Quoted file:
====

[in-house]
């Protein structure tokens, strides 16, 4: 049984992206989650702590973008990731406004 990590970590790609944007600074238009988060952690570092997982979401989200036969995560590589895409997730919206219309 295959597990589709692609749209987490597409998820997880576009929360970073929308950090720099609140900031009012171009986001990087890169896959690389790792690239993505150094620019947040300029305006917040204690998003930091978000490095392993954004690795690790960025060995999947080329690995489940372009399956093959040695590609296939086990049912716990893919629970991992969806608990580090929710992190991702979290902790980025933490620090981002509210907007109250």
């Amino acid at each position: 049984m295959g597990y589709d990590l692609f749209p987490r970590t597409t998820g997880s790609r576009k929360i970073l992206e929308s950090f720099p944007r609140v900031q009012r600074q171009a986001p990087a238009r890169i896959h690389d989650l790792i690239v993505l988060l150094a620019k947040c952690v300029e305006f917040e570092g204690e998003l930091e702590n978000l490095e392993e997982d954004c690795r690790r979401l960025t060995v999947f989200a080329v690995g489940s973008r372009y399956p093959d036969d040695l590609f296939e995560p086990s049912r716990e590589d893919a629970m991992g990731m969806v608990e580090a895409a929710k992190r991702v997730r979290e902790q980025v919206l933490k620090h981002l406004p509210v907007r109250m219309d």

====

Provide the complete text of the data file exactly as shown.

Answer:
[in-house]
């Protein structure tokens, strides 16, 4: 049984992206989650702590973008990731406004 990590970590790609944007600074238009988060952690570092997982979401989200036969995560590589895409997730919206219309 295959597990589709692609749209987490597409998820997880576009929360970073929308950090720099609140900031009012171009986001990087890169896959690389790792690239993505150094620019947040300029305006917040204690998003930091978000490095392993954004690795690790960025060995999947080329690995489940372009399956093959040695590609296939086990049912716990893919629970991992969806608990580090929710992190991702979290902790980025933490620090981002509210907007109250």
């Amino acid at each position: 049984m295959g597990y589709d990590l692609f749209p987490r970590t597409t998820g997880s790609r576009k929360i970073l992206e929308s950090f720099p944007r609140v900031q009012r600074q171009a986001p990087a238009r890169i896959h690389d989650l790792i690239v993505l988060l150094a620019k947040c952690v300029e305006f917040e570092g204690e998003l930091e702590n978000l490095e392993e997982d954004c690795r690790r979401l960025t060995v999947f989200a080329v690995g489940s973008r372009y399956p093959d036969d040695l590609f296939e995560p086990s049912r716990e590589d893919a629970m991992g990731m969806v608990e580090a895409a929710k992190r991702v997730r979290e902790q980025v919206l933490k620090h981002l406004p509210v907007r109250m219309d």